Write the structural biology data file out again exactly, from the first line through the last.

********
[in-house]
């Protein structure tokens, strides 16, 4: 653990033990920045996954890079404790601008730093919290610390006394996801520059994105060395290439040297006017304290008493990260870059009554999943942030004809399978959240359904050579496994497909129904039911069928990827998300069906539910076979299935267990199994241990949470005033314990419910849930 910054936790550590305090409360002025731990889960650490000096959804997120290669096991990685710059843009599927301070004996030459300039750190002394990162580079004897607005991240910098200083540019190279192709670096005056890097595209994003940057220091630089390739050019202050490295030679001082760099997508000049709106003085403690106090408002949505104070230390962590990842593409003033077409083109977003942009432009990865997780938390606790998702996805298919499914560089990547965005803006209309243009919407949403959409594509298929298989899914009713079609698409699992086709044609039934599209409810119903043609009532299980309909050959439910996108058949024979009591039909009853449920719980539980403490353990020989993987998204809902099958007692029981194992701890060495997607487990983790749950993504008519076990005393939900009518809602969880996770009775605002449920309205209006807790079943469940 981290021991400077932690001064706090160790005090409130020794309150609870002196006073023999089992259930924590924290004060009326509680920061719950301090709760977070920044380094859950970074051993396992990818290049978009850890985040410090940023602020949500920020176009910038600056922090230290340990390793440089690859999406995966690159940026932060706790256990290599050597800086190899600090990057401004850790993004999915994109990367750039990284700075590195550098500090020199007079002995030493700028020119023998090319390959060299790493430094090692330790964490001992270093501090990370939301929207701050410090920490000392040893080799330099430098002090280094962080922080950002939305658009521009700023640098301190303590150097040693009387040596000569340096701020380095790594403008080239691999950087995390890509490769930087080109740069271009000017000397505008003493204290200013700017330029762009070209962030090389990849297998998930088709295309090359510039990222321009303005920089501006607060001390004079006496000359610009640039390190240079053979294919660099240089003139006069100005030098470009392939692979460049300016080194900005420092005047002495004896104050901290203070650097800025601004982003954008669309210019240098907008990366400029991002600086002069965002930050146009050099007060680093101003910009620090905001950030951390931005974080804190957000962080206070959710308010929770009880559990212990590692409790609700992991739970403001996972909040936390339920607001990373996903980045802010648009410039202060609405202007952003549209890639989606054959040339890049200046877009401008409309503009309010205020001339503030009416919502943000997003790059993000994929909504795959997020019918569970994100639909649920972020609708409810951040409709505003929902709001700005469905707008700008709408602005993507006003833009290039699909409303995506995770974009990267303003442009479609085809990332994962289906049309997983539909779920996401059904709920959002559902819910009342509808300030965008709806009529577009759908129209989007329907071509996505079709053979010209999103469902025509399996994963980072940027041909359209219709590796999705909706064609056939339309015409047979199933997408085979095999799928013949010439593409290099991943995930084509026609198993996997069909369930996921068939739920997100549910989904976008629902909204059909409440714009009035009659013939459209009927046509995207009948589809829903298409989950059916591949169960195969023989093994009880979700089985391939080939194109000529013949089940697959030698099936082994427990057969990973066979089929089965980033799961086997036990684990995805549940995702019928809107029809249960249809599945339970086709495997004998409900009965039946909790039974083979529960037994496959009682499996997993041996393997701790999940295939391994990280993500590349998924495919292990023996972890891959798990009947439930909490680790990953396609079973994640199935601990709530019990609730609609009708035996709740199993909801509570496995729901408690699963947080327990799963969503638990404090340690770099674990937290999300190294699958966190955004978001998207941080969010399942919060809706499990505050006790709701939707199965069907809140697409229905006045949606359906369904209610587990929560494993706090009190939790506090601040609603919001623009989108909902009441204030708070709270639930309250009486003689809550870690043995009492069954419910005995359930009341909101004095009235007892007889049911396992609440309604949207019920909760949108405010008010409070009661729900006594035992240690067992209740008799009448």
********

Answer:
[in-house]
């Protein structure tokens, strides 16, 4: 653990033990920045996954890079404790601008730093919290610390006394996801520059994105060395290439040297006017304290008493990260870059009554999943942030004809399978959240359904050579496994497909129904039911069928990827998300069906539910076979299935267990199994241990949470005033314990419910849930 910054936790550590305090409360002025731990889960650490000096959804997120290669096991990685710059843009599927301070004996030459300039750190002394990162580079004897607005991240910098200083540019190279192709670096005056890097595209994003940057220091630089390739050019202050490295030679001082760099997508000049709106003085403690106090408002949505104070230390962590990842593409003033077409083109977003942009432009990865997780938390606790998702996805298919499914560089990547965005803006209309243009919407949403959409594509298929298989899914009713079609698409699992086709044609039934599209409810119903043609009532299980309909050959439910996108058949024979009591039909009853449920719980539980403490353990020989993987998204809902099958007692029981194992701890060495997607487990983790749950993504008519076990005393939900009518809602969880996770009775605002449920309205209006807790079943469940 981290021991400077932690001064706090160790005090409130020794309150609870002196006073023999089992259930924590924290004060009326509680920061719950301090709760977070920044380094859950970074051993396992990818290049978009850890985040410090940023602020949500920020176009910038600056922090230290340990390793440089690859999406995966690159940026932060706790256990290599050597800086190899600090990057401004850790993004999915994109990367750039990284700075590195550098500090020199007079002995030493700028020119023998090319390959060299790493430094090692330790964490001992270093501090990370939301929207701050410090920490000392040893080799330099430098002090280094962080922080950002939305658009521009700023640098301190303590150097040693009387040596000569340096701020380095790594403008080239691999950087995390890509490769930087080109740069271009000017000397505008003493204290200013700017330029762009070209962030090389990849297998998930088709295309090359510039990222321009303005920089501006607060001390004079006496000359610009640039390190240079053979294919660099240089003139006069100005030098470009392939692979460049300016080194900005420092005047002495004896104050901290203070650097800025601004982003954008669309210019240098907008990366400029991002600086002069965002930050146009050099007060680093101003910009620090905001950030951390931005974080804190957000962080206070959710308010929770009880559990212990590692409790609700992991739970403001996972909040936390339920607001990373996903980045802010648009410039202060609405202007952003549209890639989606054959040339890049200046877009401008409309503009309010205020001339503030009416919502943000997003790059993000994929909504795959997020019918569970994100639909649920972020609708409810951040409709505003929902709001700005469905707008700008709408602005993507006003833009290039699909409303995506995770974009990267303003442009479609085809990332994962289906049309997983539909779920996401059904709920959002559902819910009342509808300030965008709806009529577009759908129209989007329907071509996505079709053979010209999103469902025509399996994963980072940027041909359209219709590796999705909706064609056939339309015409047979199933997408085979095999799928013949010439593409290099991943995930084509026609198993996997069909369930996921068939739920997100549910989904976008629902909204059909409440714009009035009659013939459209009927046509995207009948589809829903298409989950059916591949169960195969023989093994009880979700089985391939080939194109000529013949089940697959030698099936082994427990057969990973066979089929089965980033799961086997036990684990995805549940995702019928809107029809249960249809599945339970086709495997004998409900009965039946909790039974083979529960037994496959009682499996997993041996393997701790999940295939391994990280993500590349998924495919292990023996972890891959798990009947439930909490680790990953396609079973994640199935601990709530019990609730609609009708035996709740199993909801509570496995729901408690699963947080327990799963969503638990404090340690770099674990937290999300190294699958966190955004978001998207941080969010399942919060809706499990505050006790709701939707199965069907809140697409229905006045949606359906369904209610587990929560494993706090009190939790506090601040609603919001623009989108909902009441204030708070709270639930309250009486003689809550870690043995009492069954419910005995359930009341909101004095009235007892007889049911396992609440309604949207019920909760949108405010008010409070009661729900006594035992240690067992209740008799009448």